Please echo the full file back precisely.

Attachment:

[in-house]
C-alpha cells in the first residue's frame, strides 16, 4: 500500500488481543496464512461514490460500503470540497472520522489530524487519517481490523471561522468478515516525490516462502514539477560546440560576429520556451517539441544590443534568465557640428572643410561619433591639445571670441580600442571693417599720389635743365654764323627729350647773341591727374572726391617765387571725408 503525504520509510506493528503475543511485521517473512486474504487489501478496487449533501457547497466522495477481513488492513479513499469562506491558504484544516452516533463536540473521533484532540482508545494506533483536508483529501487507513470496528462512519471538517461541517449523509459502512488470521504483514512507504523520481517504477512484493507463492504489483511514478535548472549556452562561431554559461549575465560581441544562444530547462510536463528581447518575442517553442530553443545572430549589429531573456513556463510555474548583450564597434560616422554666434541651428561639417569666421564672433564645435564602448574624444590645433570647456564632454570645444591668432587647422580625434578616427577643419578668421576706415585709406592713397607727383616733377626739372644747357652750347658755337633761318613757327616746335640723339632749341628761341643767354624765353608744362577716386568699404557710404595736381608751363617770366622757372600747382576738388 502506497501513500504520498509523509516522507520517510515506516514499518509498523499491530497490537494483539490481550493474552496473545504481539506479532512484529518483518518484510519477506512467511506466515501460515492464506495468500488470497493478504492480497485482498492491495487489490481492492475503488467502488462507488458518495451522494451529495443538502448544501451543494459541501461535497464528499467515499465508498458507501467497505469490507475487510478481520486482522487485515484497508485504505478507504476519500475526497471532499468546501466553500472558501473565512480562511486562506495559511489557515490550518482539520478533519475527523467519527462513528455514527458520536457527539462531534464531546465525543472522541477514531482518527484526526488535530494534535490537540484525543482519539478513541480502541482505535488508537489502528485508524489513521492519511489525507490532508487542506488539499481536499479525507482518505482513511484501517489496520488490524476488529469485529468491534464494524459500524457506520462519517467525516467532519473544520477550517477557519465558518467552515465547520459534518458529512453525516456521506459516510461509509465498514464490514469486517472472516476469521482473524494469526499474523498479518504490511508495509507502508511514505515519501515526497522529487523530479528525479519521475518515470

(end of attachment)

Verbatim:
[in-house]
C-alpha cells in the first residue's frame, strides 16, 4: 500500500488481543496464512461514490460500503470540497472520522489530524487519517481490523471561522468478515516525490516462502514539477560546440560576429520556451517539441544590443534568465557640428572643410561619433591639445571670441580600442571693417599720389635743365654764323627729350647773341591727374572726391617765387571725408 503525504520509510506493528503475543511485521517473512486474504487489501478496487449533501457547497466522495477481513488492513479513499469562506491558504484544516452516533463536540473521533484532540482508545494506533483536508483529501487507513470496528462512519471538517461541517449523509459502512488470521504483514512507504523520481517504477512484493507463492504489483511514478535548472549556452562561431554559461549575465560581441544562444530547462510536463528581447518575442517553442530553443545572430549589429531573456513556463510555474548583450564597434560616422554666434541651428561639417569666421564672433564645435564602448574624444590645433570647456564632454570645444591668432587647422580625434578616427577643419578668421576706415585709406592713397607727383616733377626739372644747357652750347658755337633761318613757327616746335640723339632749341628761341643767354624765353608744362577716386568699404557710404595736381608751363617770366622757372600747382576738388 502506497501513500504520498509523509516522507520517510515506516514499518509498523499491530497490537494483539490481550493474552496473545504481539506479532512484529518483518518484510519477506512467511506466515501460515492464506495468500488470497493478504492480497485482498492491495487489490481492492475503488467502488462507488458518495451522494451529495443538502448544501451543494459541501461535497464528499467515499465508498458507501467497505469490507475487510478481520486482522487485515484497508485504505478507504476519500475526497471532499468546501466553500472558501473565512480562511486562506495559511489557515490550518482539520478533519475527523467519527462513528455514527458520536457527539462531534464531546465525543472522541477514531482518527484526526488535530494534535490537540484525543482519539478513541480502541482505535488508537489502528485508524489513521492519511489525507490532508487542506488539499481536499479525507482518505482513511484501517489496520488490524476488529469485529468491534464494524459500524457506520462519517467525516467532519473544520477550517477557519465558518467552515465547520459534518458529512453525516456521506459516510461509509465498514464490514469486517472472516476469521482473524494469526499474523498479518504490511508495509507502508511514505515519501515526497522529487523530479528525479519521475518515470